LEC 26 - BIS2C Winter 2009 (Ward) Lecture 26. Animal...

Info iconThis preview shows pages 1–16. Sign up to view the full content.

View Full Document Right Arrow Icon

Info iconThis preview has intentionally blurred sections. Sign up to view the full version.

View Full DocumentRight Arrow Icon

Info iconThis preview has intentionally blurred sections. Sign up to view the full version.

View Full DocumentRight Arrow Icon

Info iconThis preview has intentionally blurred sections. Sign up to view the full version.

View Full DocumentRight Arrow Icon

Info iconThis preview has intentionally blurred sections. Sign up to view the full version.

View Full DocumentRight Arrow Icon

Info iconThis preview has intentionally blurred sections. Sign up to view the full version.

View Full DocumentRight Arrow Icon

Info iconThis preview has intentionally blurred sections. Sign up to view the full version.

View Full DocumentRight Arrow Icon

Info iconThis preview has intentionally blurred sections. Sign up to view the full version.

View Full DocumentRight Arrow Icon

Info iconThis preview has intentionally blurred sections. Sign up to view the full version.

View Full DocumentRight Arrow Icon
This is the end of the preview. Sign up to access the rest of the document.

Unformatted text preview: BIS2C Winter 2009 (Ward) Lecture 26. Animal development (contd) & Sponges Todays lecture (25 February) animal development sponges (Porifera) Second Wednesday lecture Cnidaria Radial symmetry : animal in form of cylinder, parts arranged around the long axis, and with multiple imaginary planes that divide the animal into equal halves Organization of animal body plans Symmetry : an animal is symmetrical if at least one plane can divide it into two similar, mirror-image halves Bilateral symmetry : a single plane divides animal into left and right mirror-image halves Organization of animal body plans In bilaterally symmetrical animals: 1. Distinct anterior (front) and posterior (back) ends 2. Cephalization : differentiation of anterior end into a head, with concentration of sensory organs 3. Segmentation : serial repetition of body parts in well-defined segments Animal Development Zygote Blastula Gastrula Cleavage : early stages of cell division after zygote formation, resulting in multiple cells (blastomeres) and establishment of a longitudinal axis (animal-vegetal axis) Animal Development Cleavage : early stages of cell division after zygote formation Patterns of cleavage vary among different animal groups, especially as a function of how much yolk (stored nutrient) is in the egg. In invertebrates we can distinguish two fundamental kinds of cleavage: radial cleavage and spiral cleavage . Animal Development Cleavage : early stages of cell division after zygote formation Radial cleavage : cells divide parallel to, or at 90 to, the animal- vegetal axis, and accumulate in even, symmetrical layers Spiral cleavage : cells divide at an oblique angle to the animal- vegetal axis, and new cells lies in furrows between existing ones Animations available at: http://learning.ucdavis.edu/DevBio/ Animal Development Gastrulation: formation of cell layers by invagination (in-pocketing) of blastula to form gastrula Animal Development Gastrulation: formation of cell layers by invagination (in-pocketing) of blastula to form gastrula Diploblastic animals: two cell layers formed, ectoderm and endoderm Animal Development Animal Development Gastrulation: formation of cell layers by invagination (in-pocketing) of blastula to form gastrula Triploblastic animals: three cell layers formed, ectoderm , endoderm and mesoderm blastula blastula gastrula diploblasty blastula gastrula diploblasty triploblasty Which of the following statements is false ?...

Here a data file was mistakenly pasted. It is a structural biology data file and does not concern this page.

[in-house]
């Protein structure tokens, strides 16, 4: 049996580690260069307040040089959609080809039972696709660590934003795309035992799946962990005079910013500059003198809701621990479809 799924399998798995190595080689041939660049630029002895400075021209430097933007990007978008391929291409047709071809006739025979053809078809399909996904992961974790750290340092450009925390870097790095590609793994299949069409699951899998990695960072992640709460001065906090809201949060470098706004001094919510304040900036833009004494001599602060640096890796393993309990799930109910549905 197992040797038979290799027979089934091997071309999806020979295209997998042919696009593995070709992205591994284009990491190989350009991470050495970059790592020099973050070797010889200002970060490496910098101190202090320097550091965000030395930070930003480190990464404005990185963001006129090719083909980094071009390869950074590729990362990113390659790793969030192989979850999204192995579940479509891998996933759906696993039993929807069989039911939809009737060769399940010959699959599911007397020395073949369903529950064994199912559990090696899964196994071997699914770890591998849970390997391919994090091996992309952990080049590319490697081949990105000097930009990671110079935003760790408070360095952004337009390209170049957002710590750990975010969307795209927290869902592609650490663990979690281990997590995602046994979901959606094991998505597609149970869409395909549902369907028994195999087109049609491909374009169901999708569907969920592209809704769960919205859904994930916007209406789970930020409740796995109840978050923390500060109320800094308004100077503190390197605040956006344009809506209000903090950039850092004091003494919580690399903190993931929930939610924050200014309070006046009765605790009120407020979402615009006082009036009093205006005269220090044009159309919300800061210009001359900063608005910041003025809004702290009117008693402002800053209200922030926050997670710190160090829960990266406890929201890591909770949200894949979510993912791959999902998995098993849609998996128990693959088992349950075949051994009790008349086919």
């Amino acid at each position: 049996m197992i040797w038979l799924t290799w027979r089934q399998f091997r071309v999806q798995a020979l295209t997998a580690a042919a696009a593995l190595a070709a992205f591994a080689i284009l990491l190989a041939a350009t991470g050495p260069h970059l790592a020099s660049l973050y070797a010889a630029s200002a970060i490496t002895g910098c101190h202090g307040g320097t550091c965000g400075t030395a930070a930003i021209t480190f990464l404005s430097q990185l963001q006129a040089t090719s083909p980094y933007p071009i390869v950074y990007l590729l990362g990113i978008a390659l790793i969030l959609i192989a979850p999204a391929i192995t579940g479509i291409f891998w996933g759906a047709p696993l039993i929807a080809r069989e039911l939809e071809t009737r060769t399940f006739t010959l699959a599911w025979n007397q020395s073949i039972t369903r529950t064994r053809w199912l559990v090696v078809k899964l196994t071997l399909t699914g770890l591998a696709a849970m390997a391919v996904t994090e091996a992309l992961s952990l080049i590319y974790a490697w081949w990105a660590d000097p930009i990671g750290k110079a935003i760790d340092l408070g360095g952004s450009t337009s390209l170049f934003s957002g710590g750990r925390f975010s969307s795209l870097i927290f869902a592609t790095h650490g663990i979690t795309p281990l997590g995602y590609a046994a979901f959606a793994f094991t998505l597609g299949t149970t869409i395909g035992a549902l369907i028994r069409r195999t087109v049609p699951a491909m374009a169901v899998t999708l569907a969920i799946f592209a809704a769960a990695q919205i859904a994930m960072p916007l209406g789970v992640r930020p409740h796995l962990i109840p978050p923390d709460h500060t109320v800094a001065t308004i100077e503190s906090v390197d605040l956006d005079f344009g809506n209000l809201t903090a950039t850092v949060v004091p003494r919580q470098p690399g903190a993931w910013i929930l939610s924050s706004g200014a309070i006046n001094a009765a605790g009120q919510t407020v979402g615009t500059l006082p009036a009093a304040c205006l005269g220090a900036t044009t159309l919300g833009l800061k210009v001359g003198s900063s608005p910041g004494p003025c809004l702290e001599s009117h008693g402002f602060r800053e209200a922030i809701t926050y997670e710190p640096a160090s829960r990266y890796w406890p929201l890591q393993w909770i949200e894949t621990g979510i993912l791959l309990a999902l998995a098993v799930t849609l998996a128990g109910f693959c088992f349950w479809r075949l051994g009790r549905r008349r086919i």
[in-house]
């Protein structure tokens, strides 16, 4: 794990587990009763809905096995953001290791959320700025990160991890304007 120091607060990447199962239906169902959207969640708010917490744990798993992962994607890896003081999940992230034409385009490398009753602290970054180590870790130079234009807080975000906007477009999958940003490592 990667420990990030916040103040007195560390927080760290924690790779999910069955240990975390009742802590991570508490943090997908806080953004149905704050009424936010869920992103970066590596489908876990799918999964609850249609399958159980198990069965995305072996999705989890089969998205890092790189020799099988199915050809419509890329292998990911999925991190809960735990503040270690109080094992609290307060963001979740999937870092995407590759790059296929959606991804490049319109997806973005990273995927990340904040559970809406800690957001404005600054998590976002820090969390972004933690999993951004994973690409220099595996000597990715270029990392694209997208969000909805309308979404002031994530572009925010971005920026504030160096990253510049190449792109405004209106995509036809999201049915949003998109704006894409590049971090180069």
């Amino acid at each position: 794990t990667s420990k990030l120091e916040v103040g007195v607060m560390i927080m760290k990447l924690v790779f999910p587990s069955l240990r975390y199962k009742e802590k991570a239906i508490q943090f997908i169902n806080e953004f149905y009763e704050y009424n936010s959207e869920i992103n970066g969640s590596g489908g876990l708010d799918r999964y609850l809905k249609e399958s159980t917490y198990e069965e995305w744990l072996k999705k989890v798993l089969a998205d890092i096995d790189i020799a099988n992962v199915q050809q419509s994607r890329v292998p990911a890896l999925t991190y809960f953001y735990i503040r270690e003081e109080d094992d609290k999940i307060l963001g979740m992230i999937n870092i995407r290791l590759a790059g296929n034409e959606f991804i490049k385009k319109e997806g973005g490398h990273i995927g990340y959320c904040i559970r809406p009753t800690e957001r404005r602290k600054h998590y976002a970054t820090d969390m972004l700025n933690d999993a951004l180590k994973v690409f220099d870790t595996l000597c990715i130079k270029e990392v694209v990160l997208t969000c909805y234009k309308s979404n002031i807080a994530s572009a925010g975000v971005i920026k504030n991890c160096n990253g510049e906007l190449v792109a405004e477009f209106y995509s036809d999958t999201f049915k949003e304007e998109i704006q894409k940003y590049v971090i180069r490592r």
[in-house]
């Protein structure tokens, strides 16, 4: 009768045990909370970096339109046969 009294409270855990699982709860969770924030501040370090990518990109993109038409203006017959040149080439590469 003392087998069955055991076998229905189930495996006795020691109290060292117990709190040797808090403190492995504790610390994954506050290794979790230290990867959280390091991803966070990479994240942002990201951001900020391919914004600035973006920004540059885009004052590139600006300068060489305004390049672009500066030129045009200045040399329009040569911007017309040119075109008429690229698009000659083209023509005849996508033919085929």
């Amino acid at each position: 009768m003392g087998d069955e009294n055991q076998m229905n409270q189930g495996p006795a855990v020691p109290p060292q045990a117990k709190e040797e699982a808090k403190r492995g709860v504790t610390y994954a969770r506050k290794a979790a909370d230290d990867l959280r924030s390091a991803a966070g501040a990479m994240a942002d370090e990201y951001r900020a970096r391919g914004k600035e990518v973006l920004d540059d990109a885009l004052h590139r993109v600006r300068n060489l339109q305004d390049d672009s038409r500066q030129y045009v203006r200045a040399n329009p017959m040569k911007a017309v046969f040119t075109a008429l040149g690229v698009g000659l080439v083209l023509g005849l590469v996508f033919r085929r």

View Full Document

Page1 / 52

LEC 26 - BIS2C Winter 2009 (Ward) Lecture 26. Animal...

This preview shows document pages 1 - 16. Sign up to view the full document.

View Full Document Right Arrow Icon
Ask a homework question - tutors are online